Once upon a time television was a peaceful place. It was a land where a chimp hosted the morning shows, fathers knew best and Lucys were loved. Women weren’t allowed to be shown as pregnant on the screen. Parents felt safe letting the black and white images flow into their living rooms onto their children’s eyes. And then in the Fall of 1959 The Untouchables machine gunned the era of violence onto the picture tube. The exploits of Federal agents fighting underworld mob bosses played up the horrific prohibition exploits on both sides. Cold blooded killers and virtuous lawmen classed weekly in a fictionalized version of Chicago. Now all 119 episodes are wrapped inside The Untouchables: The Complete Series.
The Untouchables told the sensational story of Eliot Ness (Robert Stack) and his daring crew that brought down the infamous gangster Al Capone. Ness was a real Prohibition Agent from the U.S. Department of the Treasury assigned with an impossible target. It’s also true that he was the rarest of law enforcement in Chicago. Unlike hundreds of others, Ness was not on Capone’s payroll to look the other way. Cops enjoyed supplementing their income with cash that came from looking the other way when a shipment of booze rolled down the street. Ness struggled to put together a Oddly enough this series came from the folks behind I Love Lucy. The two part pilot turned into a single movie called “The Empty Chair” was introduced by Desi Arnaz and Walter Winchell. The first episode tells how Ness arrived in Chicago when mobsters ruled all. His job was to bring down Capone (Killdozer‘s Neville Brand). While history is played out with the prosecution of Capone, the show needs a When the show was picked up as a series, Winchell became the narrator for these tales of Chicago in the Jazz Age.
The show quickly became a favorite for actors who like to dress up and be gangsters for a week. Many of them returned to get mowed down by Ness’ men on numerous occasions. Frank Sutton (Sgt. Carter on Gomer Pyle, U.S.M.C.) played a few criminal characters, but always made sure he changed around his facial hair to make a difference. Harry Dean Stanton (Big Love) was a hired goon. This was the Love Boat for folks who wanted to float on a sea of illegal hooch, hot let and cold blood. This was more fun than playing cowboy since you had a snapper suit and little chance of being upstaged by a horse. Among the other name actors who roared into Chicago were Edward Asner, Charles Bronson, Victor Buono, James Caan, Timothy Carey, James Coburn, Elisha Cook, Jr, Jeanne Cooper, Robert Duvall, Peter Falk, Louise Fletcher, Pat Hingle, George Kennedy, Jack Klugman, Robert Loggia, Jack Lord, Lee Marvin, Elizabeth Montgomery, Leslie Nielsen, Leonard Nimoy, Simon Oakland, Carroll O’Connor, Nehemiah Persoff, Robert Redford, Cliff Robertson, Ruth Roman, Telly Savalas, Henry Silva, Barbara Stanwyck, Rip Torn, Lee Van Cleef, Robert Vaughn, Jack Warden and Michael Constantine.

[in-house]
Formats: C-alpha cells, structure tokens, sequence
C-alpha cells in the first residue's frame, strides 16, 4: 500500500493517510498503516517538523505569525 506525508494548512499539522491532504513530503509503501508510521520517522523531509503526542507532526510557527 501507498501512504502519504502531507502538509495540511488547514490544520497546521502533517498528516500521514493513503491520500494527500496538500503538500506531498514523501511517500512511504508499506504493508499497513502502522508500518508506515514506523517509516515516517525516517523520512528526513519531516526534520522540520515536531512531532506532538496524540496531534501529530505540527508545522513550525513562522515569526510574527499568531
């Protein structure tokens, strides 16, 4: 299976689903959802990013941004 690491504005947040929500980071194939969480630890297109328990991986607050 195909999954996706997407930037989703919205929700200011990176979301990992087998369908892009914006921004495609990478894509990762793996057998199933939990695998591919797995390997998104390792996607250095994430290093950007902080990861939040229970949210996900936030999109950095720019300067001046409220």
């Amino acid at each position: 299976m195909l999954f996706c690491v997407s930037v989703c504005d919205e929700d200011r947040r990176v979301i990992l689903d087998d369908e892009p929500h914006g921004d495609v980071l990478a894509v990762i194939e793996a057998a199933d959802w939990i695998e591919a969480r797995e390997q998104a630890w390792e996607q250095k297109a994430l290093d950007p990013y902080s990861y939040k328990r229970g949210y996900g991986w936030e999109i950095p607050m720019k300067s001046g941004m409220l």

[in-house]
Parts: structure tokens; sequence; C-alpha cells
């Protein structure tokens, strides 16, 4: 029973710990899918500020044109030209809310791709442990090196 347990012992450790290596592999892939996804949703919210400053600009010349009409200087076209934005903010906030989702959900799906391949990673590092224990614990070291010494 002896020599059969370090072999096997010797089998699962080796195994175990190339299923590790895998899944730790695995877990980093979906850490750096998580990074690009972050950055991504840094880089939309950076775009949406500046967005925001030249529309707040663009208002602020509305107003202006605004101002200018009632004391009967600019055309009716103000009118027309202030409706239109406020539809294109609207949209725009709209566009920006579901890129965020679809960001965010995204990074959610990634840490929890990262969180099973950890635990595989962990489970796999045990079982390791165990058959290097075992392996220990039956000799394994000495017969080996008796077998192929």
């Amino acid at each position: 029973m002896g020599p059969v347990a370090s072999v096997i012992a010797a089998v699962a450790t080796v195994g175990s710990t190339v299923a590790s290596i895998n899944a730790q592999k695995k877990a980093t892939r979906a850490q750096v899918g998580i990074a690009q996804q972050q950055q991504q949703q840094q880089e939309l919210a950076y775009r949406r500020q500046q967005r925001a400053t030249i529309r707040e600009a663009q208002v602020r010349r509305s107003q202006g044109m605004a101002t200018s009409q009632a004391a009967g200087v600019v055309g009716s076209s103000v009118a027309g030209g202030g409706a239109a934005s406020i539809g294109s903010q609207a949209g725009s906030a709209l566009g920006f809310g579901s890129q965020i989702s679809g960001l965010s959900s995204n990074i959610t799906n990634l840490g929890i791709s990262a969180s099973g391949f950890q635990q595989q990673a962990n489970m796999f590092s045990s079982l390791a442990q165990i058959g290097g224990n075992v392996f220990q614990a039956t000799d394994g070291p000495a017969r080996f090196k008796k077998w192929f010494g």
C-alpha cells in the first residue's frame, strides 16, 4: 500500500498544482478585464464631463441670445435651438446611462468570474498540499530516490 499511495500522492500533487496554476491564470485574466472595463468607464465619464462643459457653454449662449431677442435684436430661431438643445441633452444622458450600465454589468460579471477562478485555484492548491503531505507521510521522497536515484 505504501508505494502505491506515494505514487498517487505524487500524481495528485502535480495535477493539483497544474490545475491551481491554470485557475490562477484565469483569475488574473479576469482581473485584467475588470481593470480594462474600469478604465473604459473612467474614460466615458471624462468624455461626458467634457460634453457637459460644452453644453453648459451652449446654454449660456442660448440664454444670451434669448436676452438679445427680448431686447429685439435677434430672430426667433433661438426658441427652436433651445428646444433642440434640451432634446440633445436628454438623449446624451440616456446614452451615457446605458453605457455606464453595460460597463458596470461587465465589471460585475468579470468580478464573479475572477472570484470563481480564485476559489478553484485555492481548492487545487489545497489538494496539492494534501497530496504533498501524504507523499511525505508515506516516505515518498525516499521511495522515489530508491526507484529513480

Today’s cop showsdo their best to give everyone on the team a backstory, an emotional hurt and a desire than express themselves as individuals. Outside of Ness, the Untouchables have very little discernible personality. They are there to serve to Ness. Agent William Youngfellow (Abel Fernandez), Agent Enrico “Rico” Rossi (Nick Georgiade), Agent Lee Hobson (Paul Picerni),
Agent Jack Rossman (Steve London) and Agent Martin Flaherty (Jerry Paris) were for the most part interchangable in the unit. Nobody specialized in weapons or snooping. Rossi was given a bit of depth early since he’s an Italian-American barber who must choose between his culture and the law. Is he willing to join Ness after he witnesses Nitti’s terror? Rossi seems to be Ness’ number one over the four seasons, but this is the Ness show. Nobody can steal the screen from the ultimate
The black and white cinematography brings so much flavor to the show. It makes quite a few moments look like they were part of a Warner Brothers gangster classic. The lack of hues allows the gangsters to be more menacing and the Untouchables to be more stoic. So easy to have a night disappear when you hit play all on an Untouchable DVD. The show lasted four seasons and upset a lot of people. Sensitive mothers were angry at the violence. Italian-American organizations were upset at the bad guys who loved opera. J. Edgar Hoover at the FBI was pissed that Ness was getting credit for FBI busts in later episodes. But these elements make the show so addicting. Currently The Untouchables are untouched on the TV dial. A copy of The Untouchables: The Complete Series is the best way to appreciate their exploits when you get a hankering to remember when law and order brought its own tommyguns to the fight.
The video is 1.33:1 full frame. The black and white transfers bring out the contrasts as the law tracks underworld figures. There’s a richness to the screen. The audio is Dolby Digital mono. You’ll feel the lush score of Nelson Riddle as clear as the bullets flying across the screen.
The Lucy Show: Lucy the Gun Moll (25:24) has her tangled with mobsters and only Robert Stack can help her. She shows off her gams.
CBS DVD presents The Untouchables: The Complete Series. Starring: Robert Stack, Bruce Gordon, Abel Fernandez, Nick Georgiad and Steve London. Boxset Contents: 119 episodes on 31 DVDs. Released: May 10, 2016.
Tags: I Love Lucy, The Untouchables